In the second volume of the action-packed Red Hand Adventures series (Rebels of the Kasbah, 2012), a trio of boys in early-20th-century Morocco team up with heroic rebel fighters to stop a bloodthirsty villain.
Teenage boys Tariq, Fez, and Aseem, as well as English tourist Margaret Owen, have been kidnapped to serve as slaves to the power-hungry Caid Ali Tamzali, but rebel leaders Malik and Sanaa storm the Caid’s casbah and free them. The Caid wants revenge, so he hires the most feared assassin in Morocco, the Black Mamba, to track the rebels down. He also hopes to build an alliance with France that will help him destroy the rebellion and become the next sultan. Tariq, Fez, and Aseem decide to spy on behalf of the rebels, but along the way, they encounter various obstacles. Back in England, Margaret finds it hard to readjust to the rigid rules of her country’s stuffy social hierarchy, particularly after witnessing horrible things during her brief time as a slave. Meanwhile, Margaret’s missing father lives a secret life as a Robin Hood–esque pirate alongside the good-hearted Capt. Basil, but both are unaware that there may be a traitor in their midst. It’s fortunate that O’Neill includes a character list at the start of the story; the already large cast keeps expanding, and it can be hard to keep track of who’s who. The author also doesn’t skimp on details, packing every page with vividly drawn scenes that take readers to a mysterious circus in the Australian Outback (“Two clowns juggled knives back and forth, and a really short little man practiced every manner of somersault”), an island inhabited by French anarchists who worship Napoleon, an uptight English girls’ school, and the dangerous, bustling streets of Tangier. Young readers will enjoy reading about exotic cultures that they may not have heard about in history class, although they will need strong stomachs to handle some of the graphic violence that liberally, albeit realistically, peppers the story.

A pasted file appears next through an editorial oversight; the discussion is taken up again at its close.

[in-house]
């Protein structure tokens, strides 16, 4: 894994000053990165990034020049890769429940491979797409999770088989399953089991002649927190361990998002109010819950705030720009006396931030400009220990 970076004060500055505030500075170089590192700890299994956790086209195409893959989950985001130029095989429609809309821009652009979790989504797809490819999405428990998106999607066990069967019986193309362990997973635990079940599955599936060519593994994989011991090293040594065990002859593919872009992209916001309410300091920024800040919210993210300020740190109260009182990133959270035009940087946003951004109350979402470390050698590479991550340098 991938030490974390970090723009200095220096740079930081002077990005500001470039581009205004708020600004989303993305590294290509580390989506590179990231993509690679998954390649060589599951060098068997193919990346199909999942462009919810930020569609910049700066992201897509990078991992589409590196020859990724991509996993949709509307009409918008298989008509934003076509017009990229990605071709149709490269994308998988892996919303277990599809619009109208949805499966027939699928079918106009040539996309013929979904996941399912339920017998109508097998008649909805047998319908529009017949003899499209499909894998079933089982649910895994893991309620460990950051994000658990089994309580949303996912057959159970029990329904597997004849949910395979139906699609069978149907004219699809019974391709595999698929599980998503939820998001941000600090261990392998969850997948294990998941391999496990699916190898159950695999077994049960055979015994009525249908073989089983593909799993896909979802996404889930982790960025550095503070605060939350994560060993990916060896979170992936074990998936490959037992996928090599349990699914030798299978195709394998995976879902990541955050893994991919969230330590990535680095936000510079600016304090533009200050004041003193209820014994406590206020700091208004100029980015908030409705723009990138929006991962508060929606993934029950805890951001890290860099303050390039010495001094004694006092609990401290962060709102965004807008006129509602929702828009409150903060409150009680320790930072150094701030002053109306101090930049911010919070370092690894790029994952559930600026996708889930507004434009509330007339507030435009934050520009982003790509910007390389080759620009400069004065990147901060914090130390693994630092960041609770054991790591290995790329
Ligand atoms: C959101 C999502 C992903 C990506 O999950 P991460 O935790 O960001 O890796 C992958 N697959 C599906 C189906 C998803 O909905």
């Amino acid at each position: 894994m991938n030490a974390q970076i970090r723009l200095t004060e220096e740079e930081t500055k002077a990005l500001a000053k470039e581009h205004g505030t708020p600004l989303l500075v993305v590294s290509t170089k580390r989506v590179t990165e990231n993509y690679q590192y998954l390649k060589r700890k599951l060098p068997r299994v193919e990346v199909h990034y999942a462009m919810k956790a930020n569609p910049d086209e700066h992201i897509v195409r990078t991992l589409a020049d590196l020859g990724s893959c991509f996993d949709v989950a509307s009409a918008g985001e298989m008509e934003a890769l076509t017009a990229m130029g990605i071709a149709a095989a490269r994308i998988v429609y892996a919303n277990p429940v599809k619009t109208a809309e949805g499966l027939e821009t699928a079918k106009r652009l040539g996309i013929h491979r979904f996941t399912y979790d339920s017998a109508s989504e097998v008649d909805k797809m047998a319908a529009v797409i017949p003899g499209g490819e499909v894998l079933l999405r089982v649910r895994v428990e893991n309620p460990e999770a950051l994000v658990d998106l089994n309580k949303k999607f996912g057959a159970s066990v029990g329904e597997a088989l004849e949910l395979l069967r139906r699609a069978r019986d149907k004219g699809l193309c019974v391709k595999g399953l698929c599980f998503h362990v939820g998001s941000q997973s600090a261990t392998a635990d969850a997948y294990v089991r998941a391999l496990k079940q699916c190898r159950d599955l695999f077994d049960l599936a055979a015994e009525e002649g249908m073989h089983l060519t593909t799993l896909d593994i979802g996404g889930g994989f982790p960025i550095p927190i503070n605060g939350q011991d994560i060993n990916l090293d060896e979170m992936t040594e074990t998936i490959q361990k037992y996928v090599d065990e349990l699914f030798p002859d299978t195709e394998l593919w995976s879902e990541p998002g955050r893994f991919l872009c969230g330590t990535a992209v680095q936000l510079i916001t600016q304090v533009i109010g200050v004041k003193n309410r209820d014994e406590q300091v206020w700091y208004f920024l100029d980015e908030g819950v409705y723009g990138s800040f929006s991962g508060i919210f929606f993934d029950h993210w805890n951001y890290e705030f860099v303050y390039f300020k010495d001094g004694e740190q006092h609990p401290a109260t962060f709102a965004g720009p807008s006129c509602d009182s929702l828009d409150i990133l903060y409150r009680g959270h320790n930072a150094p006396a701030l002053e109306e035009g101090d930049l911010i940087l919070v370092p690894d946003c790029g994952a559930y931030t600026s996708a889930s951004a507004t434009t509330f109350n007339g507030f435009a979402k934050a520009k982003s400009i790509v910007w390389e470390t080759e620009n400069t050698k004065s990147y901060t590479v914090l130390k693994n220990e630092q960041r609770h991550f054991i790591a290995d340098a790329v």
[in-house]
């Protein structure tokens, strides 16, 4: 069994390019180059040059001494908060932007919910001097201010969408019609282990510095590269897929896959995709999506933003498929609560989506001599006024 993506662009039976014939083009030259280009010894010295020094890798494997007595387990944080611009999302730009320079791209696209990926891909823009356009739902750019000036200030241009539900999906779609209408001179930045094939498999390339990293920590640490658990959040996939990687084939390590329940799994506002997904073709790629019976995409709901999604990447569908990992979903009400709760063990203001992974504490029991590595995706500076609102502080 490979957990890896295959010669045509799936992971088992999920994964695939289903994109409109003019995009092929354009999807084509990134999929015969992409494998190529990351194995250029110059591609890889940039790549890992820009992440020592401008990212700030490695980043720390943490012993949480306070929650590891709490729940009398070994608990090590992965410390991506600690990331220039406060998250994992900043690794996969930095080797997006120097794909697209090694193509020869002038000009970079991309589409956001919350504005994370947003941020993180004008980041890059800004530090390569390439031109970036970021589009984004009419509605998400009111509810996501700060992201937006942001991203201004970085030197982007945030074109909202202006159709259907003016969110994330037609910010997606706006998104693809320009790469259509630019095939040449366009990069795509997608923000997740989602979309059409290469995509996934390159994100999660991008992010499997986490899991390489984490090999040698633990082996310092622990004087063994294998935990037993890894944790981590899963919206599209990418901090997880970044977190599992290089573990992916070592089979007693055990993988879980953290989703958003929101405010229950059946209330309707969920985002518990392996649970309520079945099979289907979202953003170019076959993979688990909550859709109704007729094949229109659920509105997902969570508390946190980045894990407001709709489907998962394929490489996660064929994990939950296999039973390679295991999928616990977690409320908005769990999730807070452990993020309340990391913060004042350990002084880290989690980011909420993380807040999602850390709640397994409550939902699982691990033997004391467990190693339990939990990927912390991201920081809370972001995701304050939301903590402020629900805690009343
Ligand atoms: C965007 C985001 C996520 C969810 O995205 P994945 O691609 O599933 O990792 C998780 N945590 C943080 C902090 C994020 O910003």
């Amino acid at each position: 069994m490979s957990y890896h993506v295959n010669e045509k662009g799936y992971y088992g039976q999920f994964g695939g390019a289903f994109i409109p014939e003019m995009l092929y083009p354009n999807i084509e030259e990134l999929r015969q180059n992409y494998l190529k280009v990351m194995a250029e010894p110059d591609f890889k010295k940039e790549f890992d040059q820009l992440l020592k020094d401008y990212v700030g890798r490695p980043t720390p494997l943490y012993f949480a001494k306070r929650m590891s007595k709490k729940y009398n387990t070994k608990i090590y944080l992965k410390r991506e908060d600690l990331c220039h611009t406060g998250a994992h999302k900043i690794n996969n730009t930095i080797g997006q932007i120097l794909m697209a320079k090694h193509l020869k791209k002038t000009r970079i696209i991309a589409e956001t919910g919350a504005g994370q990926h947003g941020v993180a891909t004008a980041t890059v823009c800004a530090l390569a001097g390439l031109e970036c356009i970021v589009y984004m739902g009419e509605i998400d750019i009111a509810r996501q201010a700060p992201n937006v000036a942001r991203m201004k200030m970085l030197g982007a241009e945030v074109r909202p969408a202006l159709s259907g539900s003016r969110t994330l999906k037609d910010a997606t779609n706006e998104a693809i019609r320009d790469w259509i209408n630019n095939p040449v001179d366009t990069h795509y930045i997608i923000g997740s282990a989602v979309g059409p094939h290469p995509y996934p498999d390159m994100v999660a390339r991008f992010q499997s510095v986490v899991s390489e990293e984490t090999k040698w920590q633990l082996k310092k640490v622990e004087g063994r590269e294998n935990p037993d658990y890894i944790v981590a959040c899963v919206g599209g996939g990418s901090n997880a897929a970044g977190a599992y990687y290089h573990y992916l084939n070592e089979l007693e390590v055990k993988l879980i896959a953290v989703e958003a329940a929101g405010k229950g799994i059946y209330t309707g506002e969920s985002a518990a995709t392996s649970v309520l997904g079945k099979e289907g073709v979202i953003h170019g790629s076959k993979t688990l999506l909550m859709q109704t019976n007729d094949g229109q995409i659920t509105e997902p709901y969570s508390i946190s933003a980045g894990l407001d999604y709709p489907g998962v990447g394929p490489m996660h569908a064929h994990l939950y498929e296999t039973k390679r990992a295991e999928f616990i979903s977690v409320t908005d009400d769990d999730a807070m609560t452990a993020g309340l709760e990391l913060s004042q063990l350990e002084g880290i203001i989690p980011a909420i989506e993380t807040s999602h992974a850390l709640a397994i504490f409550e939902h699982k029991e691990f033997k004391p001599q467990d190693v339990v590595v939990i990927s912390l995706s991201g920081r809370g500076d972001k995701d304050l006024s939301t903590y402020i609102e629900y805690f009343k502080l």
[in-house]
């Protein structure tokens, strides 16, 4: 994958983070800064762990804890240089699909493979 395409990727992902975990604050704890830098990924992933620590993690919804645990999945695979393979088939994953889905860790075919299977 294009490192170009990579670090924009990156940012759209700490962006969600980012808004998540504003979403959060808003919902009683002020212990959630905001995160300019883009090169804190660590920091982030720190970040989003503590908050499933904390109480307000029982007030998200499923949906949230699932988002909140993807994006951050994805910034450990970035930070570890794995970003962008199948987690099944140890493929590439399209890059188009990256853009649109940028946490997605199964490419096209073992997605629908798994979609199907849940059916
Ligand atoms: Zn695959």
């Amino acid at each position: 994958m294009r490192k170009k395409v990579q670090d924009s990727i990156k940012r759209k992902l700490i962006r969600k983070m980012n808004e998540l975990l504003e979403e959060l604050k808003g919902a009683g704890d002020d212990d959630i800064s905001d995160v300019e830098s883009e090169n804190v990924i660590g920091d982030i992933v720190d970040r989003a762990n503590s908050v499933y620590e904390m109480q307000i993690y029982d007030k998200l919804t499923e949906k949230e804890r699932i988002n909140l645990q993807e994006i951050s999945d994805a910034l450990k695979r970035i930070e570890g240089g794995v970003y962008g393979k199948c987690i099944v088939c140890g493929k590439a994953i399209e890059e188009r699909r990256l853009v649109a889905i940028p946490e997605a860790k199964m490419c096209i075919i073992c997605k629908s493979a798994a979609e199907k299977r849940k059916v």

A strong second installment in a YA historical series that should please inquisitive and imaginative readers.